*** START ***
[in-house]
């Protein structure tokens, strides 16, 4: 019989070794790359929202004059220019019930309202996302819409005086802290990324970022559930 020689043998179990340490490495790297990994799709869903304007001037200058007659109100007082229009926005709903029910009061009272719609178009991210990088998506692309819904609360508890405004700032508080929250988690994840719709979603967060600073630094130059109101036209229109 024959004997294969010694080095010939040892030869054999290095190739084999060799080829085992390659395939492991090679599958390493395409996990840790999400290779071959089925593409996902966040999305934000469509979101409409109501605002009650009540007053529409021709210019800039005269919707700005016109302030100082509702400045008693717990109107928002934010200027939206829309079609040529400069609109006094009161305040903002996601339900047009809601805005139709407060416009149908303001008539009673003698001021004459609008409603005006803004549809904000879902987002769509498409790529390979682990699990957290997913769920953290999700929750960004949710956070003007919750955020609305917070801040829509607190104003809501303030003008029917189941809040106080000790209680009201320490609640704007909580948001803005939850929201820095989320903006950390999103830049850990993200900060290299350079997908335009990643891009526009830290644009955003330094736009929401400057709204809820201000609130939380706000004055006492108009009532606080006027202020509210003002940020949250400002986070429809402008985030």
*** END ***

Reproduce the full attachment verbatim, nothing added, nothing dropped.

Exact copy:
[in-house]
């Protein structure tokens, strides 16, 4: 019989070794790359929202004059220019019930309202996302819409005086802290990324970022559930 020689043998179990340490490495790297990994799709869903304007001037200058007659109100007082229009926005709903029910009061009272719609178009991210990088998506692309819904609360508890405004700032508080929250988690994840719709979603967060600073630094130059109101036209229109 024959004997294969010694080095010939040892030869054999290095190739084999060799080829085992390659395939492991090679599958390493395409996990840790999400290779071959089925593409996902966040999305934000469509979101409409109501605002009650009540007053529409021709210019800039005269919707700005016109302030100082509702400045008693717990109107928002934010200027939206829309079609040529400069609109006094009161305040903002996601339900047009809601805005139709407060416009149908303001008539009673003698001021004459609008409603005006803004549809904000879902987002769509498409790529390979682990699990957290997913769920953290999700929750960004949710956070003007919750955020609305917070801040829509607190104003809501303030003008029917189941809040106080000790209680009201320490609640704007909580948001803005939850929201820095989320903006950390999103830049850990993200900060290299350079997908335009990643891009526009830290644009955003330094736009929401400057709204809820201000609130939380706000004055006492108009009532606080006027202020509210003002940020949250400002986070429809402008985030």